9 June 2022
WDULUTH — Twin Ports nurses announced they will picket this month amid contract negotiations with the area’s two biggest health systems.
More than 100 nurses for Essentia Health and St. Luke’s, clad in matching red face masks and Minnesota Nursing Association (MNA) shirts, gathered in downtown Duluth Thursday to announce a June 21 informational picket.
Staff shortages, pandemic burnout and the safety of patients and workers were cited as reasons that nurses are leaving the field in droves and why better working conditions are being sought.
“It’s just been chaos since the pandemic,” said Shawna Johnson, a nurse on an orthopedics and urology floor for Essentia Health’s St. Mary’s Medical Center. “We work with extreme numbers of patients per staff … and our ability to provide the correct amount of care is being stretched thin.”
Contracts for about 2,500 nurses for St. Luke’s and Essentia expire June 30. They seek “fair compensation for sacrifices made during the pandemic and for the rising cost of living,” said Chris Rubesch, an MNA leader and Essentia nurse.
He said the number of registered nursing licenses in the state has grown by 14,000 in the last three years, but a recent state report showed an increase in nurses choosing other work.
“We are not in a nursing shortage; we are in a shortage of nurses willing to work in these conditions,” Rubesch said.
Essentia Health released a statement Thursday that called its nurses “valued members of our care teams,” but it was “focusing on our discussions at the bargaining table because that is where solutions are found. Essentia will continue to negotiate in good faith and we look forward to reaching a mutually beneficial agreement.”
St. Luke’s said it was “disappointed that in the midst of good faith negotiations, the Minnesota Nurses Association has chosen to take this approach.”
Its statement said that while it works on an equitable agreement with nurses, “we will be educating the communities we serve on the value we place in and the support we provide to our patients, staff and communities.”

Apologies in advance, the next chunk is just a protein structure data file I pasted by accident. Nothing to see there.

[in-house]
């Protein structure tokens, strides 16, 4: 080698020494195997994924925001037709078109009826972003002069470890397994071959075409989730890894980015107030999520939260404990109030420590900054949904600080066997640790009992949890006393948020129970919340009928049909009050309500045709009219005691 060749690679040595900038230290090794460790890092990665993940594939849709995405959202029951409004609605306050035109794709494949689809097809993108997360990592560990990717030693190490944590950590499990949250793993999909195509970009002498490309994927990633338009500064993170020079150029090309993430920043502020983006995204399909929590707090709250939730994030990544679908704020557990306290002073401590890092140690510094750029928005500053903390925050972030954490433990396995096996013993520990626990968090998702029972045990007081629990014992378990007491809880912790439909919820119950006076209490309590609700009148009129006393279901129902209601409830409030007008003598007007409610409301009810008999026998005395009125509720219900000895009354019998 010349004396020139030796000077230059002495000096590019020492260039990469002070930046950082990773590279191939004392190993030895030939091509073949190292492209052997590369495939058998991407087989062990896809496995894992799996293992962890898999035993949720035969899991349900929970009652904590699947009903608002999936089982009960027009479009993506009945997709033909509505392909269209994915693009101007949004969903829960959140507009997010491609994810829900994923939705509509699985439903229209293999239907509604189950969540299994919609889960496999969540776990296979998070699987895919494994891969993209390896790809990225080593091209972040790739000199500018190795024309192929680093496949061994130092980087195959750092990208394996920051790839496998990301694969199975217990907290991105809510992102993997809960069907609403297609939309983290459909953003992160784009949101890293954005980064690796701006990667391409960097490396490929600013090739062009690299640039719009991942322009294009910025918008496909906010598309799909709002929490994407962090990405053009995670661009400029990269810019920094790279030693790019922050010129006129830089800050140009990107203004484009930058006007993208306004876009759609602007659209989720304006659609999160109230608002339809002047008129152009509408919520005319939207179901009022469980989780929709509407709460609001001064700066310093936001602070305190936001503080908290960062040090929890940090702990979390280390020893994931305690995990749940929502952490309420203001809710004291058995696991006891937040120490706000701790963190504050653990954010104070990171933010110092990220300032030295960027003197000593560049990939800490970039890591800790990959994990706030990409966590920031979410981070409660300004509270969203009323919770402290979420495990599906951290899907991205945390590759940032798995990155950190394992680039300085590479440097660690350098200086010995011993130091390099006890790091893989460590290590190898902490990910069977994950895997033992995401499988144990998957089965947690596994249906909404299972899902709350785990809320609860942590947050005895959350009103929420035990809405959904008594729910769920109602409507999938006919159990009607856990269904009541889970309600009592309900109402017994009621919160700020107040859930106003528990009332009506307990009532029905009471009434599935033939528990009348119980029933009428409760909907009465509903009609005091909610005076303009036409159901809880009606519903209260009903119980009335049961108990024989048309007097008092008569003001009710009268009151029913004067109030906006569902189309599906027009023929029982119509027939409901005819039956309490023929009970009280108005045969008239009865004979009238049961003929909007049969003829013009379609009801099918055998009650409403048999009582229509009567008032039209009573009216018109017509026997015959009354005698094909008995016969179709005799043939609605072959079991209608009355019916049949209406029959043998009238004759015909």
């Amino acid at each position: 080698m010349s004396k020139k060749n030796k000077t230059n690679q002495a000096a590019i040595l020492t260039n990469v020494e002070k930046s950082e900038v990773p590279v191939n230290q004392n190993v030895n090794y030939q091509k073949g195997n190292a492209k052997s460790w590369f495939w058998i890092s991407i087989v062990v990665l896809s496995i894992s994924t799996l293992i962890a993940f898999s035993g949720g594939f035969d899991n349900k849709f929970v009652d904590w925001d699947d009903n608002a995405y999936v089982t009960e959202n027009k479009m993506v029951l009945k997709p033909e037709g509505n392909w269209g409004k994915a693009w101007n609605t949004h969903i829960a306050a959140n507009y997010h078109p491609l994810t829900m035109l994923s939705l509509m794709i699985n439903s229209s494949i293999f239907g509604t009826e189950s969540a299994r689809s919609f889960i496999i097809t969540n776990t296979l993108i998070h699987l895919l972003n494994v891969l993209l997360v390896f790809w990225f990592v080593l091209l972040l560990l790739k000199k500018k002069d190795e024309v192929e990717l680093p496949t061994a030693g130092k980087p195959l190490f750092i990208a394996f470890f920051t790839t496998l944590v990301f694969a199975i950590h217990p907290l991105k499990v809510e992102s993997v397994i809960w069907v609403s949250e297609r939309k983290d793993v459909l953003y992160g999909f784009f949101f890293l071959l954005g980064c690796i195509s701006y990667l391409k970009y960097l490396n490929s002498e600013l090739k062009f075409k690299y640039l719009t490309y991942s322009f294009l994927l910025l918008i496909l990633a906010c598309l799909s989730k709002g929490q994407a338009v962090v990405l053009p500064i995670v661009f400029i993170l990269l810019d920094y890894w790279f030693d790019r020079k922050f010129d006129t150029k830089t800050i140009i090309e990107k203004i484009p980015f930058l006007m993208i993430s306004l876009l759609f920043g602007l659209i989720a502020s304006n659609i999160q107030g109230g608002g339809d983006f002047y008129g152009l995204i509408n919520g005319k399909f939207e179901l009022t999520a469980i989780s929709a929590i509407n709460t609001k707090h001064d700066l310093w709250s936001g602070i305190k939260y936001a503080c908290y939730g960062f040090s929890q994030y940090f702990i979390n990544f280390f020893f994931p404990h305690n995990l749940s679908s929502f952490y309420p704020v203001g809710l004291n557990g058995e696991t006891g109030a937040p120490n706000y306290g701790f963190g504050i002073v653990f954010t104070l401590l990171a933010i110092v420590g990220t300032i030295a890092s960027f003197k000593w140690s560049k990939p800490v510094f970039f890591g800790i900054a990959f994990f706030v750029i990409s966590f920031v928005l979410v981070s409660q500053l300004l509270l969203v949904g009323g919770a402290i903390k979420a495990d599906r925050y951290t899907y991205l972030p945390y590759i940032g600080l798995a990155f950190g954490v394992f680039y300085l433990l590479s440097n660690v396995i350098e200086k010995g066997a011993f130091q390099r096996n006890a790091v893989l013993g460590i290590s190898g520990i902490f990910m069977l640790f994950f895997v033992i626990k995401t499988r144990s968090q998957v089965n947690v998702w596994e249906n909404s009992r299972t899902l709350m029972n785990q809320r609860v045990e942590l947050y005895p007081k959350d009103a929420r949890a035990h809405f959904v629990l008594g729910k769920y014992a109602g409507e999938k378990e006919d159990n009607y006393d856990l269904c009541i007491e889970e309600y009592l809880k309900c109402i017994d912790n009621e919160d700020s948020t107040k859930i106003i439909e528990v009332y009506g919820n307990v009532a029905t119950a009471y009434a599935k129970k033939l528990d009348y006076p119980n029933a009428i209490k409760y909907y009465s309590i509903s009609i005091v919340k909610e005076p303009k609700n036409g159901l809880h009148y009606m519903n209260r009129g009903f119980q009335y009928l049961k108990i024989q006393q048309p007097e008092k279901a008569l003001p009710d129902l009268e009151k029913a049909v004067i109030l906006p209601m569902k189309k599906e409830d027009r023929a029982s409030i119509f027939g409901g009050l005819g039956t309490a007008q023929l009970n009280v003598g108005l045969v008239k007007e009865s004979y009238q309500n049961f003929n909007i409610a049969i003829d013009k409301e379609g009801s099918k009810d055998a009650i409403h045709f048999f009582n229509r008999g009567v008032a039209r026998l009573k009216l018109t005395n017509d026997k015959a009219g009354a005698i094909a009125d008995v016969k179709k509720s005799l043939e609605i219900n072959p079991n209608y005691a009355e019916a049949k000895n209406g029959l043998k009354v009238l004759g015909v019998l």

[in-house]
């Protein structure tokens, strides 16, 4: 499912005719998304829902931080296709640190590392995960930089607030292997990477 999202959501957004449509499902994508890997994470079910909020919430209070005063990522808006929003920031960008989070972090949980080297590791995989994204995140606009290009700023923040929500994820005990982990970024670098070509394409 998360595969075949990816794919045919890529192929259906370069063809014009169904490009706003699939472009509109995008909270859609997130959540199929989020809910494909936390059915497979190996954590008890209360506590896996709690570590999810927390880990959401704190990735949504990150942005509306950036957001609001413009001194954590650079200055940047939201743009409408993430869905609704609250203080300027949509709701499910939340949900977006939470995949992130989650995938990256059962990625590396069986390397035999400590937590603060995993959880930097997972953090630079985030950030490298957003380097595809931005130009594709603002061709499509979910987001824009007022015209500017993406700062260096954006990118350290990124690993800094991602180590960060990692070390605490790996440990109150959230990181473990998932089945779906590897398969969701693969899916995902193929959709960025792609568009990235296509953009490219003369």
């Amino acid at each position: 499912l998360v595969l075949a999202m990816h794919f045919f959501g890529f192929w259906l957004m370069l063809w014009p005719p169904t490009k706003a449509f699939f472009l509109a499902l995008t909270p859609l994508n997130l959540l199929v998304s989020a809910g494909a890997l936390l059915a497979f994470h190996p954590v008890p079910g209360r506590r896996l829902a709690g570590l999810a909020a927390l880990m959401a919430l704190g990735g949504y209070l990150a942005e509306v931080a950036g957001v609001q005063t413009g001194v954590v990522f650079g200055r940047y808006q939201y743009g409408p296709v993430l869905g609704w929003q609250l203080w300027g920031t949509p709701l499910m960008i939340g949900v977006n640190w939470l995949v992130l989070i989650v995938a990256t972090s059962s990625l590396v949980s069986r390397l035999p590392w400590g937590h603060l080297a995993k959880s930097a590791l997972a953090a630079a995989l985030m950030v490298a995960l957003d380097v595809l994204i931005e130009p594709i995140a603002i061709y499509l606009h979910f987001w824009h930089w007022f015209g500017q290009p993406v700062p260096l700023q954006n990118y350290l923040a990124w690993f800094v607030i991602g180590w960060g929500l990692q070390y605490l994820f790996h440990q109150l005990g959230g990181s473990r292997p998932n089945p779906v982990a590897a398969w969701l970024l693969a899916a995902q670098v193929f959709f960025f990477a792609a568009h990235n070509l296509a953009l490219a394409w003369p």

The union’s contract proposals include stronger recruitment and retention pieces, such as incentives and loan repayment programs for nurses.
Understaffing was an issue long before the pandemic, nurses said, and since the onset of COVID-19, patients arrive who are sicker and often with multiple health problems that require more care. Dangerous patients are another growing issue that takes time to handle, said St. Mary’s nurse Sherrie Beyer. She shared a story of three nurses and three security guards who recently spent an hour with a drug-addicted patient who wouldn’t surrender his narcotics and insinuated he had a gun.
Burnout is intense, nurses said, especially after months dealing with the risk of exposure and scarce protective equipment. It’s led to departures for better-paying travel nurse roles, early retirements or some opting out of nursing entirely.
“We want to do the right thing, provide the very best care,” said Susan Peak, a cardiac nurse at St. Luke’s. “But if your work situation is poor, you will move on.”
Hospitals will continue to be staffed by nurses during the picket. Twin Cities nurses represented by the MNA also are in contract negotiations and picketed last week.